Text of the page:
The United States nearly always pays the highest drug prices in the world – should the coronavirus vaccine be any different?
The E.U. has been secretive about the prices the bloc has negotiated for its 2 billion doses of various vaccines - until a Belgian official tweeted and then deleted a list Thursday. Because the Union has negotiated collectively for vaccines on behalf of its members, the same prices apply across all 27 nations.
Comparing prices, it appears Europe has a 24 percent discount on the Pfizer vaccine. The bloc will also pay 45 percent less for the AstraZeneca-Oxford vaccine currently under development. But Europe will pay 20 percent more than Americans for the Moderna vaccine.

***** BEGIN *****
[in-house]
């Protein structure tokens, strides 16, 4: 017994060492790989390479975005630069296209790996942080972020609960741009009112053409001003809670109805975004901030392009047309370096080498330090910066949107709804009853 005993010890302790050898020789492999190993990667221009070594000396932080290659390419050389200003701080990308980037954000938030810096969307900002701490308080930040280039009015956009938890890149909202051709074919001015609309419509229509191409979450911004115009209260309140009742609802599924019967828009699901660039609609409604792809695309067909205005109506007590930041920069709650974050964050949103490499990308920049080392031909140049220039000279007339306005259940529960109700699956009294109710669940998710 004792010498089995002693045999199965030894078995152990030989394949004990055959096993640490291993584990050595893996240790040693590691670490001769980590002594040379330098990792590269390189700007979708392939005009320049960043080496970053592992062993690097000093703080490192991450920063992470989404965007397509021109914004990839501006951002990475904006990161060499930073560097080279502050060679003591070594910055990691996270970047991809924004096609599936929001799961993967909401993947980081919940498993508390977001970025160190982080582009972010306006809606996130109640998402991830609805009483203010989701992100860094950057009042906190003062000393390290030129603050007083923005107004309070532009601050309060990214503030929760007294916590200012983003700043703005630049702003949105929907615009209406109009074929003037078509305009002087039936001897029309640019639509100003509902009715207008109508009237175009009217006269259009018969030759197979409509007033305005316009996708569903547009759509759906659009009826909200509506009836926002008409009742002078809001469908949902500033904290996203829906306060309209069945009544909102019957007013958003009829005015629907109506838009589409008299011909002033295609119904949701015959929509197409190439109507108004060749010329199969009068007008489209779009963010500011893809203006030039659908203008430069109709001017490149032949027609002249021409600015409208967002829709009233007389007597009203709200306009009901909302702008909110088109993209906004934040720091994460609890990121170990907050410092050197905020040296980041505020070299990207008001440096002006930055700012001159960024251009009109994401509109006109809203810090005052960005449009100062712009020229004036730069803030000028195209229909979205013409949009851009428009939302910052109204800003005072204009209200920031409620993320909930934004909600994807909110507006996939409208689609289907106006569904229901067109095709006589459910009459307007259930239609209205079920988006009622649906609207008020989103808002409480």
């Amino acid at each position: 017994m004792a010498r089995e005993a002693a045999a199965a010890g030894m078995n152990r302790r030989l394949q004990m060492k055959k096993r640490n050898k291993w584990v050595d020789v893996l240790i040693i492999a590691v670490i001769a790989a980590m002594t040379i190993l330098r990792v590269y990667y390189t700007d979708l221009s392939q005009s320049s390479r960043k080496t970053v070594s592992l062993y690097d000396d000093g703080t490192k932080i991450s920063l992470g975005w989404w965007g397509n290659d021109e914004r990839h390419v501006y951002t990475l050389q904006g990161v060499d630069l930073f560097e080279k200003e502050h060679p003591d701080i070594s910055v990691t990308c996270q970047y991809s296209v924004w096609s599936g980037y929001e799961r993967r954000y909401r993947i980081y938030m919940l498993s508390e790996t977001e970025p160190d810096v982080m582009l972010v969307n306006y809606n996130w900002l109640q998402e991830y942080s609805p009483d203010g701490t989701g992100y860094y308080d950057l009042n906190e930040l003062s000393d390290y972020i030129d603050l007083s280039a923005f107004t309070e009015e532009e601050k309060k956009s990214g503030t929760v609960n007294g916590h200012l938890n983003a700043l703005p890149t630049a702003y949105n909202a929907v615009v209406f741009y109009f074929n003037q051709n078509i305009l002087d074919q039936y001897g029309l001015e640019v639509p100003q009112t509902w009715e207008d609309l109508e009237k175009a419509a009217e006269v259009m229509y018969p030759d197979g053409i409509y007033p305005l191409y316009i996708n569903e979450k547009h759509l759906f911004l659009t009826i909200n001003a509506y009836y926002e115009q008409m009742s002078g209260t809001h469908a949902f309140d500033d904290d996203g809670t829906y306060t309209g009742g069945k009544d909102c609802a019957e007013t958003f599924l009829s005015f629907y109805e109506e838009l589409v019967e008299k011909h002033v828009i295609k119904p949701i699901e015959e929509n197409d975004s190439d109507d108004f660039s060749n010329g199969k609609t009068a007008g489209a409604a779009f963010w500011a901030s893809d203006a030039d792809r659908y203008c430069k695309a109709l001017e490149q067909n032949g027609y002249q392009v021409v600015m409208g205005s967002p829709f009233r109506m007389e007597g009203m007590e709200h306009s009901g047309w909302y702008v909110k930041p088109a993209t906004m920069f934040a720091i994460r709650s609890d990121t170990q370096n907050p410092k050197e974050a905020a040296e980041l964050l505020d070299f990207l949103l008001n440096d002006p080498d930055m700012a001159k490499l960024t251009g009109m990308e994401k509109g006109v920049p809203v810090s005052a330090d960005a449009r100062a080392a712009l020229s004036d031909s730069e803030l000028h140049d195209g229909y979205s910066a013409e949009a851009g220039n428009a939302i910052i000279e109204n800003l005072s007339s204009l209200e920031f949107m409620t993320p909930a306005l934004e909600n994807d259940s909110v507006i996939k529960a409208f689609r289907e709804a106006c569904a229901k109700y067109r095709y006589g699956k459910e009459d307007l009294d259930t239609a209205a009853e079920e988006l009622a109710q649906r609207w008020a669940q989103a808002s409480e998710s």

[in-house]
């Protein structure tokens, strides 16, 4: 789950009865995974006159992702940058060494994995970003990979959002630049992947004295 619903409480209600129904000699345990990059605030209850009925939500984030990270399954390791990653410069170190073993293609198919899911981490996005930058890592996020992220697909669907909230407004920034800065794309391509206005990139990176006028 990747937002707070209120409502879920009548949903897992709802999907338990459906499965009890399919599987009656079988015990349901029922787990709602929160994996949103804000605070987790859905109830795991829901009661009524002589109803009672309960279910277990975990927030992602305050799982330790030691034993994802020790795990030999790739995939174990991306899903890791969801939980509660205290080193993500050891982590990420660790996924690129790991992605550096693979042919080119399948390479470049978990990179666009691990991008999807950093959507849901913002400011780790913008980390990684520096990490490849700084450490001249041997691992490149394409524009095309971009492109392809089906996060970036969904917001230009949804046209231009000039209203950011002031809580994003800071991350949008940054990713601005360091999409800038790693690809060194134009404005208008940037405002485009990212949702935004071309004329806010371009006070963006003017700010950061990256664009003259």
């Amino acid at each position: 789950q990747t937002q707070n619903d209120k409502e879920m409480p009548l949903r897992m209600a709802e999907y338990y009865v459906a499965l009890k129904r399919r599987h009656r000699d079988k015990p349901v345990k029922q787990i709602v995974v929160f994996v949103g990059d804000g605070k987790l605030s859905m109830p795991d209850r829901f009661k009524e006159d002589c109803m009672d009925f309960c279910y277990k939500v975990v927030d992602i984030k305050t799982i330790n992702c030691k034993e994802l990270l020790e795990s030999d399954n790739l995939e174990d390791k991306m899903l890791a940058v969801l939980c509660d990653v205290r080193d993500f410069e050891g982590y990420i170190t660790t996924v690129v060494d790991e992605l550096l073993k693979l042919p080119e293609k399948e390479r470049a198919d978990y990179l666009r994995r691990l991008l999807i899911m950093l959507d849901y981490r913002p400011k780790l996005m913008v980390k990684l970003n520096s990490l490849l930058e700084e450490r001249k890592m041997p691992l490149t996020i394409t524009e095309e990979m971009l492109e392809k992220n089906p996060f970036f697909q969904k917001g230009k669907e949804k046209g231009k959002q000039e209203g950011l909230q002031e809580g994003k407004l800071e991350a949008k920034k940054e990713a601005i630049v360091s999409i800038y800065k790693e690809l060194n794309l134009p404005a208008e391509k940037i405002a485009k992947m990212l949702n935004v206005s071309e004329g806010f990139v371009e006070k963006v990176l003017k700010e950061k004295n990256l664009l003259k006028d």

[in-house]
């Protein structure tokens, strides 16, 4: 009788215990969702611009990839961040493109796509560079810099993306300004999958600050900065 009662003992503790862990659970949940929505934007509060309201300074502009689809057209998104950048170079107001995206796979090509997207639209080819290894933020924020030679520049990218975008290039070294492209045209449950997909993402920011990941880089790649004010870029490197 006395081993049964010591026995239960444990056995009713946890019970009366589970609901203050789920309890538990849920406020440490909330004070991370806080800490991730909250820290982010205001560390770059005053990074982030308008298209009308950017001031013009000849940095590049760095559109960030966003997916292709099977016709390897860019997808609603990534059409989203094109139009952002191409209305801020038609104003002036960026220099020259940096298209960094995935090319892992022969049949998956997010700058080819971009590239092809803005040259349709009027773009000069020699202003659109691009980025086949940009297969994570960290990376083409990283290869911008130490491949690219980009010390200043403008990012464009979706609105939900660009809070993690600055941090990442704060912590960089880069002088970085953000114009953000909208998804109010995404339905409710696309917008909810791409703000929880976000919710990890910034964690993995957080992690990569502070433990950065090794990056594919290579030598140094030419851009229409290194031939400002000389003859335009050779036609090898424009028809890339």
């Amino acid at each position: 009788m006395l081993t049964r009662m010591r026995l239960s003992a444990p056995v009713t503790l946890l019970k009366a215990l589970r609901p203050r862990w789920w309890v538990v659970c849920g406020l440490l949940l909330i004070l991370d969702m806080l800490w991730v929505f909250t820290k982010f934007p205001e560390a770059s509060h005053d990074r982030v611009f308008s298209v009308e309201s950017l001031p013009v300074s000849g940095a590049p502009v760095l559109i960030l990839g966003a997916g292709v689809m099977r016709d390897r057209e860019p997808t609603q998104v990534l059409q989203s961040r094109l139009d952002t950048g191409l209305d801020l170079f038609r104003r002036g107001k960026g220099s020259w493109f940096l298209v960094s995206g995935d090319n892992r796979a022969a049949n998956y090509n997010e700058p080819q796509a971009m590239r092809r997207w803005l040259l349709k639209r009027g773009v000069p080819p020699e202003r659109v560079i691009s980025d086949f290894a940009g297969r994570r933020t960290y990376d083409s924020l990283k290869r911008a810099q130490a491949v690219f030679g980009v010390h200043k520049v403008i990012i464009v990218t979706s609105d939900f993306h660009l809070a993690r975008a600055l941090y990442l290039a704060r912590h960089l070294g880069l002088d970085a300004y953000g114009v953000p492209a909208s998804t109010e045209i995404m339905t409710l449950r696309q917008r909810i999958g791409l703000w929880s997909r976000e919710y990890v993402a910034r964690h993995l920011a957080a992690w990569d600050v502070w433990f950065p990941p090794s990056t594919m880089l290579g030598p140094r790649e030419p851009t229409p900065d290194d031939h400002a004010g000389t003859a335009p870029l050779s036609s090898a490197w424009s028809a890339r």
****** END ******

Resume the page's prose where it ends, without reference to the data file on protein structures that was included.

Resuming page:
Both of the latter two vaccines were funded partly by the U.S. government as part of Operation Warp Speed. The AstraZeneca-Oxford team received $1.2 billion, and Moderna got $4.1 billion.
The E.U. negotiated as a bloc, but most other countries, including the U.S, are negotiating individual contracts with pharmaceutical companies.
Vaccine pricing is linked to a number of factors, including volume discounts and other specific promises made by governments when they signed contracts. Some governments have agreed to limit the liability drug manufacturers will face if side effects arise from the vaccines. In February, the Trump administration offered vaccine manufacturers protection from lawsuits until 2024.